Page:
CHAP. 85.—PROGNOSTICS DERIVED FROM WATER.
There are certain prognostics, too, that may be derived from
water. If, when the sea is calm, the water ripples in the harbour,
with a hollow, murmuring noise, it is a sign of wind,
and if in winter, of rain as well. If the coasts and shores reecho while the sea is calm, a violent tempest may be expected;
and the same when the sea, though calm, is heard to roar, or
throws up foam and bubbling spray. If sea pulmones1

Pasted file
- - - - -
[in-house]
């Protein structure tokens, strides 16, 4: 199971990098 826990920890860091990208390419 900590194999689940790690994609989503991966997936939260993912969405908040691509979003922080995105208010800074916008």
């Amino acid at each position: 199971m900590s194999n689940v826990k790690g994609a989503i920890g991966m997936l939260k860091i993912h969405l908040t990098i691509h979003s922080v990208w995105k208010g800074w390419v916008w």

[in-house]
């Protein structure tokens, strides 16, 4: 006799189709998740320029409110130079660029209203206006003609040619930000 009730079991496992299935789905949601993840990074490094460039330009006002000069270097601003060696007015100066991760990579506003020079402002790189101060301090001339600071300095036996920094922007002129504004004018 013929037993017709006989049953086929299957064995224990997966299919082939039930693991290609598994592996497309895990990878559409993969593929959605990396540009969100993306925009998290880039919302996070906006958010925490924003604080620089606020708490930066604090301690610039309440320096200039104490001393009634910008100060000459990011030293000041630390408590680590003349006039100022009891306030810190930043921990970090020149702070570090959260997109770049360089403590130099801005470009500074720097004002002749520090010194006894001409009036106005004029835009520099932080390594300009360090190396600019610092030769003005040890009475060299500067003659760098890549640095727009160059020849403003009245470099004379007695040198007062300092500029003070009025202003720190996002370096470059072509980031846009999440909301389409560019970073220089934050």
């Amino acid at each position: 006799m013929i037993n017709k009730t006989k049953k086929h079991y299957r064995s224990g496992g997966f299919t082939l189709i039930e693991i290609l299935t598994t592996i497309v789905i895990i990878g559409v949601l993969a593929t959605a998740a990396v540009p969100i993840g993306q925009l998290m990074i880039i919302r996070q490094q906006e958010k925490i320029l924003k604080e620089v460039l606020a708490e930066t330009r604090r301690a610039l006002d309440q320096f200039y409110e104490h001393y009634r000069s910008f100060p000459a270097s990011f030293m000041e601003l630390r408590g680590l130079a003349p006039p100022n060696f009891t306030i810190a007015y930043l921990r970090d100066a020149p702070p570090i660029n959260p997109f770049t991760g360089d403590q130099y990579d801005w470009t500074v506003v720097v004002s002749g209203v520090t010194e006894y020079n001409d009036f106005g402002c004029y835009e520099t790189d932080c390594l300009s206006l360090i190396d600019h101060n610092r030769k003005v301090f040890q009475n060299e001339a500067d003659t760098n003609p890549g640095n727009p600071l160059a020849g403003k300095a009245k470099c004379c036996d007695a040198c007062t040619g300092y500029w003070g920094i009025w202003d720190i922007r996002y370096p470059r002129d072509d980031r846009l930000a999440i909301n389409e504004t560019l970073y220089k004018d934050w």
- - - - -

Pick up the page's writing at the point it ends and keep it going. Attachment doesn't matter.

to be seen floating on the surface, they are portentous of stormy
weather for many days to come. Very frequently, too, the sea
is seen to swell in silence, and more so than when ruffled by an
ordinary breeze; this is an indication that the winds are at
work within its bosom already.